Distribution of control
Distributed control, or governance, of scholarly resources (pre-prints, post-prints, research data, supporting software, etc.) and scholarly infrastructures is an important principle which underpins this work. Without this, a small number of actors can gain too much control and can establish a quasi-monopolistic position. Distributed networks are more sustainable and at less risk to buy-out or failure.
Inclusiveness and diversity
Different institutions and regions have unique and particular needs and contexts (e.g diverse language, policies and priorities). A distributed network of repositories will aim to reflect and be responsive to the different needs and contexts of different regions, disciplines and countries.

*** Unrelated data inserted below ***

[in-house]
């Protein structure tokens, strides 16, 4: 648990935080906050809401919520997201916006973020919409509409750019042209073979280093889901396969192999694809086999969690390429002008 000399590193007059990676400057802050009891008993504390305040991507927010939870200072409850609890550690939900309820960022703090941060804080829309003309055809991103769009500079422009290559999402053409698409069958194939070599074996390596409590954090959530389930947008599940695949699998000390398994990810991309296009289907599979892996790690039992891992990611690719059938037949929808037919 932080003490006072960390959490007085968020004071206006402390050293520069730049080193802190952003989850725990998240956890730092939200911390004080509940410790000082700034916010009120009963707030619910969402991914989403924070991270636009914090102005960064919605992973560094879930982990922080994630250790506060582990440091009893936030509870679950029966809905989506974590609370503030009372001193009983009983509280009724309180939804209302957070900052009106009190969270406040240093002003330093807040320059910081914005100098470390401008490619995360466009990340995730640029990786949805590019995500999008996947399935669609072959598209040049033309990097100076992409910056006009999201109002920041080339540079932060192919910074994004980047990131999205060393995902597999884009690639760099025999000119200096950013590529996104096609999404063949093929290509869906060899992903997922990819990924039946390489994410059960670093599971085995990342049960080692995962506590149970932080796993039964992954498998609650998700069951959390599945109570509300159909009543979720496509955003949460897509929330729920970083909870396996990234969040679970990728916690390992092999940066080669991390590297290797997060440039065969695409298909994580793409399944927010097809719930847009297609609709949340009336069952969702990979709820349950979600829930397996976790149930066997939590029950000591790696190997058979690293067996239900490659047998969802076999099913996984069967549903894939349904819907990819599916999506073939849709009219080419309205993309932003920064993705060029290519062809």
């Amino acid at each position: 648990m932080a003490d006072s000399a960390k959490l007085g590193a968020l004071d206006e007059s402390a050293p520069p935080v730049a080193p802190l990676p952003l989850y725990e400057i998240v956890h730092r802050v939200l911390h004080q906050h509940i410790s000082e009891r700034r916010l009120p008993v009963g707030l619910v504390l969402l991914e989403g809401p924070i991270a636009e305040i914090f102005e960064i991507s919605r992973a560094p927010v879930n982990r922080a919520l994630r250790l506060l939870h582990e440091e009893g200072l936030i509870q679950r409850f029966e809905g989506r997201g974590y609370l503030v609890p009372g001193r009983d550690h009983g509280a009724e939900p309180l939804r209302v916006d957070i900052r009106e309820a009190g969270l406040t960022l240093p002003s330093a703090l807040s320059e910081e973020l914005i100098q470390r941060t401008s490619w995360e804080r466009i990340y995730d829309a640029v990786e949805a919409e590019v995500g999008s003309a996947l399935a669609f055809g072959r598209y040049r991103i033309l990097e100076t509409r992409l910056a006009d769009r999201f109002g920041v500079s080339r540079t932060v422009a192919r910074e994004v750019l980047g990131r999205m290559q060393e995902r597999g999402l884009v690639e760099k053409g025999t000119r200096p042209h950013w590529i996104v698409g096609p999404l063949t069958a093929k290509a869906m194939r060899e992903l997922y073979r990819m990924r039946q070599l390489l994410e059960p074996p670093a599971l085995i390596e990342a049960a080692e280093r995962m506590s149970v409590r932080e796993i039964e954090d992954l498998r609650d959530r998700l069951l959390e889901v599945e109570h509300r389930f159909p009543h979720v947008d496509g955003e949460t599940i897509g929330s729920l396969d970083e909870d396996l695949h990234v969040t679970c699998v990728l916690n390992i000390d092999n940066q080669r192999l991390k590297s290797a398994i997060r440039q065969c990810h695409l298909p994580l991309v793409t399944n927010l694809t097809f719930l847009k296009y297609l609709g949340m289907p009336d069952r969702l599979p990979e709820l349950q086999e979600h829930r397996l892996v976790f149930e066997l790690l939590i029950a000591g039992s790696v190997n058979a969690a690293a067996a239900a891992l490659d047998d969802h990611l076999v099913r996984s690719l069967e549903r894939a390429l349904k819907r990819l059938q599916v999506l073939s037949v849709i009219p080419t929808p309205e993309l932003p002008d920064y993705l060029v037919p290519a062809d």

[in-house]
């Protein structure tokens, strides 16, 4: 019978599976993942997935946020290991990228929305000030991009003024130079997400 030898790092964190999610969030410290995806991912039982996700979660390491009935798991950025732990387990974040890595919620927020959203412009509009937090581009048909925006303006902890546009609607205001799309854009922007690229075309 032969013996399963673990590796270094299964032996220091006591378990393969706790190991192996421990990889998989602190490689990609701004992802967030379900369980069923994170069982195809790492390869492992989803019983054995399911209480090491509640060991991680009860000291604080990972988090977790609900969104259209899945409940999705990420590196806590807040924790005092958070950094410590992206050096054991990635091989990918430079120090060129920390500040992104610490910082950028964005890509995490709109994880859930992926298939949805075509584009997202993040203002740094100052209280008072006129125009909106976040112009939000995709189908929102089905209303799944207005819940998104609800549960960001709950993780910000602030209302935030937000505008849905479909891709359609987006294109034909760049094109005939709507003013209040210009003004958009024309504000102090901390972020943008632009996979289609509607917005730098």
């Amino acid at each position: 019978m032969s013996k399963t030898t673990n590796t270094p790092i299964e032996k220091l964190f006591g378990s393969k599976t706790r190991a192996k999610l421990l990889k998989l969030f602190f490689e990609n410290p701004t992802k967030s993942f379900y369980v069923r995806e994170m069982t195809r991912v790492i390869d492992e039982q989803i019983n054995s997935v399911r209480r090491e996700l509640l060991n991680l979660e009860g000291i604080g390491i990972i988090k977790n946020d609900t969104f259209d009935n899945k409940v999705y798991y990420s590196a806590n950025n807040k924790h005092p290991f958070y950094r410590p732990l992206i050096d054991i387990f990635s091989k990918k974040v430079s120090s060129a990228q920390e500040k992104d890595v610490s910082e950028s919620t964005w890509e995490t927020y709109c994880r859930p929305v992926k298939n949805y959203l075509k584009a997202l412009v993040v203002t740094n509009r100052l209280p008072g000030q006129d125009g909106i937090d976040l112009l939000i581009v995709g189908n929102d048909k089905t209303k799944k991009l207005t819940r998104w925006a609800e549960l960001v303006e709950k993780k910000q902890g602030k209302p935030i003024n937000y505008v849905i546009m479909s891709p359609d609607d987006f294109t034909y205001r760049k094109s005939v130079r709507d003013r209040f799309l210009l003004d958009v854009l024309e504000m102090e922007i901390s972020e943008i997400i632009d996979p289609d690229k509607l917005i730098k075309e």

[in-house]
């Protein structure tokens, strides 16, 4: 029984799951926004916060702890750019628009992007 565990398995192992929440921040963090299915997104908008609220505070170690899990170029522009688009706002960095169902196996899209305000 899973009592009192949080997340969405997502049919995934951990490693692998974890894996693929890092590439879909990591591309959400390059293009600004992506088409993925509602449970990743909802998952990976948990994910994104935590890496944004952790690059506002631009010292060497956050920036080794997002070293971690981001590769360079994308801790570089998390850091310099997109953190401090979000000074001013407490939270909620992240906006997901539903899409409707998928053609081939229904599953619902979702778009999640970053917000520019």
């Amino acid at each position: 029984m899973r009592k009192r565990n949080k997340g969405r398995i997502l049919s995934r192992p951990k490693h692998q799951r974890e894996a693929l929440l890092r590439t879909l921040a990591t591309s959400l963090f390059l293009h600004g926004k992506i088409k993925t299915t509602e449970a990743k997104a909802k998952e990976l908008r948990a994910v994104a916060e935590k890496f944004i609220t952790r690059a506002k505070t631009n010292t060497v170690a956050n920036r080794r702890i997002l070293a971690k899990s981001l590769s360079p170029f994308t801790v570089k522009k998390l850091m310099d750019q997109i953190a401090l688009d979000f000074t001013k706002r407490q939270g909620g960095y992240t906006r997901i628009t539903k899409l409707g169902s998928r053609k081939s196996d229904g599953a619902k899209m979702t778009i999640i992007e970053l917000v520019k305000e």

The technologies, architectures and protocols adopted in the context of the global network for repositories will be available to everyone, using global standards when they are available.
Intelligent openness and accessibility
Scholarly resources will be made openly available and in accessible formats, whenever possible, in order increase their value and maximize their re-use for the benefit for scholarship and society.
Institutions and research organizations will be major participants in the global network, contributing to the long term sustainability of resources.
Repositories will adopt common behaviours, functionalities and standards ensuring interoperability across institutions and enabling them to engage in a common way with external service providers